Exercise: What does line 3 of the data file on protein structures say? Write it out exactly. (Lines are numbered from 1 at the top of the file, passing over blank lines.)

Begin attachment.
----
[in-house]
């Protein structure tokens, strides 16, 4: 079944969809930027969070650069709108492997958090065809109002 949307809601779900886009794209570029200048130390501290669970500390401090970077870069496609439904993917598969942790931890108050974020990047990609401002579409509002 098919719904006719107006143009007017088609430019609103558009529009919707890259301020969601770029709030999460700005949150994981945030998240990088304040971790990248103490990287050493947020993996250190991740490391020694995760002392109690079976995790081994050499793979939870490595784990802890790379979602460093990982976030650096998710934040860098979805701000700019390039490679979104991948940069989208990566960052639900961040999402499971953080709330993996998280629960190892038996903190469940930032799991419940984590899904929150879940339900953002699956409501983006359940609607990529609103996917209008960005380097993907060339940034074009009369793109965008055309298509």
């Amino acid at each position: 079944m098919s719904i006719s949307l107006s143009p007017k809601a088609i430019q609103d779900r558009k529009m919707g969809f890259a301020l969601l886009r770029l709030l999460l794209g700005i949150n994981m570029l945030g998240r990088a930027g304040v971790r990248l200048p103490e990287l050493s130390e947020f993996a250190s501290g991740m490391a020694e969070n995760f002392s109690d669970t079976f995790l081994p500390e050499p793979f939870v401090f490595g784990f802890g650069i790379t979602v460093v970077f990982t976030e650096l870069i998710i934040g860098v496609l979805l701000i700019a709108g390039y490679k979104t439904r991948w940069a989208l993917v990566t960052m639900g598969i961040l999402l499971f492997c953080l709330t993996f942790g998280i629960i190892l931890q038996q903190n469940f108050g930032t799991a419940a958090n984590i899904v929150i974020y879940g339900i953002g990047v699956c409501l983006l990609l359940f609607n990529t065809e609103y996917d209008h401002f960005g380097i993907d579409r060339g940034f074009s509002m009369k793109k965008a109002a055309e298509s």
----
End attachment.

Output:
């Amino acid at each position: 079944m098919s719904i006719s949307l107006s143009p007017k809601a088609i430019q609103d779900r558009k529009m919707g969809f890259a301020l969601l886009r770029l709030l999460l794209g700005i949150n994981m570029l945030g998240r990088a930027g304040v971790r990248l200048p103490e990287l050493s130390e947020f993996a250190s501290g991740m490391a020694e969070n995760f002392s109690d669970t079976f995790l081994p500390e050499p793979f939870v401090f490595g784990f802890g650069i790379t979602v460093v970077f990982t976030e650096l870069i998710i934040g860098v496609l979805l701000i700019a709108g390039y490679k979104t439904r991948w940069a989208l993917v990566t960052m639900g598969i961040l999402l499971f492997c953080l709330t993996f942790g998280i629960i190892l931890q038996q903190n469940f108050g930032t799991a419940a958090n984590i899904v929150i974020y879940g339900i953002g990047v699956c409501l983006l990609l359940f609607n990529t065809e609103y996917d209008h401002f960005g380097i993907d579409r060339g940034f074009s509002m009369k793109k965008a109002a055309e298509s």